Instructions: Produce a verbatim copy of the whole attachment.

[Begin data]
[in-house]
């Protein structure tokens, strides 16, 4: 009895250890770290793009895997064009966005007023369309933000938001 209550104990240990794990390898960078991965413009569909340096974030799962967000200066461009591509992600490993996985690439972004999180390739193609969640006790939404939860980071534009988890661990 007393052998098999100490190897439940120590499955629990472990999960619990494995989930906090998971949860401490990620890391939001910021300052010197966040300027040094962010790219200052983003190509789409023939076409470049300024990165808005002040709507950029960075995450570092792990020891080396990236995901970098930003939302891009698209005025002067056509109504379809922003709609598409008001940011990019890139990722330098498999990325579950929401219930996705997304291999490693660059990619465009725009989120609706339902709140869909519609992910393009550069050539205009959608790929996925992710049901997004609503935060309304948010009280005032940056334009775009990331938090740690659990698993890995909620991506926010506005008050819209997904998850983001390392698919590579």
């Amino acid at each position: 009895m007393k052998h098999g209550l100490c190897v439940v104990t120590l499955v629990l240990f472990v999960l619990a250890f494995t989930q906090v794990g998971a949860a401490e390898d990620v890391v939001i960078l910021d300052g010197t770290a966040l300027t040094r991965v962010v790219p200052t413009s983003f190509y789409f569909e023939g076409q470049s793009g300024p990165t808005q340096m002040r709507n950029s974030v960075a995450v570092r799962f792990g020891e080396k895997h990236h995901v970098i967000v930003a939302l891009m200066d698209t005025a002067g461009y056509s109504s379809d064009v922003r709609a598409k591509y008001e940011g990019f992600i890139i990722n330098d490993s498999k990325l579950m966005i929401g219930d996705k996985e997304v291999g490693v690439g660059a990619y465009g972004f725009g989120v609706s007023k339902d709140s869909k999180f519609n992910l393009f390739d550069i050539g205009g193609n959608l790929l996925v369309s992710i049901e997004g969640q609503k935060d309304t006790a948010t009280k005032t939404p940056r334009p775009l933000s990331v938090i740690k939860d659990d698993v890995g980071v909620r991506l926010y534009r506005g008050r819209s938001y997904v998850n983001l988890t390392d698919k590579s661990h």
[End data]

[in-house]
């Protein structure tokens, strides 16, 4: 009895250890770290793009895997064009966005007023369309933000938001 209550104990240990794990390898960078991965413009569909340096974030799962967000200066461009591509992600490993996985690439972004999180390739193609969640006790939404939860980071534009988890661990 007393052998098999100490190897439940120590499955629990472990999960619990494995989930906090998971949860401490990620890391939001910021300052010197966040300027040094962010790219200052983003190509789409023939076409470049300024990165808005002040709507950029960075995450570092792990020891080396990236995901970098930003939302891009698209005025002067056509109504379809922003709609598409008001940011990019890139990722330098498999990325579950929401219930996705997304291999490693660059990619465009725009989120609706339902709140869909519609992910393009550069050539205009959608790929996925992710049901997004609503935060309304948010009280005032940056334009775009990331938090740690659990698993890995909620991506926010506005008050819209997904998850983001390392698919590579």
């Amino acid at each position: 009895m007393k052998h098999g209550l100490c190897v439940v104990t120590l499955v629990l240990f472990v999960l619990a250890f494995t989930q906090v794990g998971a949860a401490e390898d990620v890391v939001i960078l910021d300052g010197t770290a966040l300027t040094r991965v962010v790219p200052t413009s983003f190509y789409f569909e023939g076409q470049s793009g300024p990165t808005q340096m002040r709507n950029s974030v960075a995450v570092r799962f792990g020891e080396k895997h990236h995901v970098i967000v930003a939302l891009m200066d698209t005025a002067g461009y056509s109504s379809d064009v922003r709609a598409k591509y008001e940011g990019f992600i890139i990722n330098d490993s498999k990325l579950m966005i929401g219930d996705k996985e997304v291999g490693v690439g660059a990619y465009g972004f725009g989120v609706s007023k339902d709140s869909k999180f519609n992910l393009f390739d550069i050539g205009g193609n959608l790929l996925v369309s992710i049901e997004g969640q609503k935060d309304t006790a948010t009280k005032t939404p940056r334009p775009l933000s990331v938090i740690k939860d659990d698993v890995g980071v909620r991506l926010y534009r506005g008050r819209s938001y997904v998850n983001l988890t390392d698919k590579s661990h």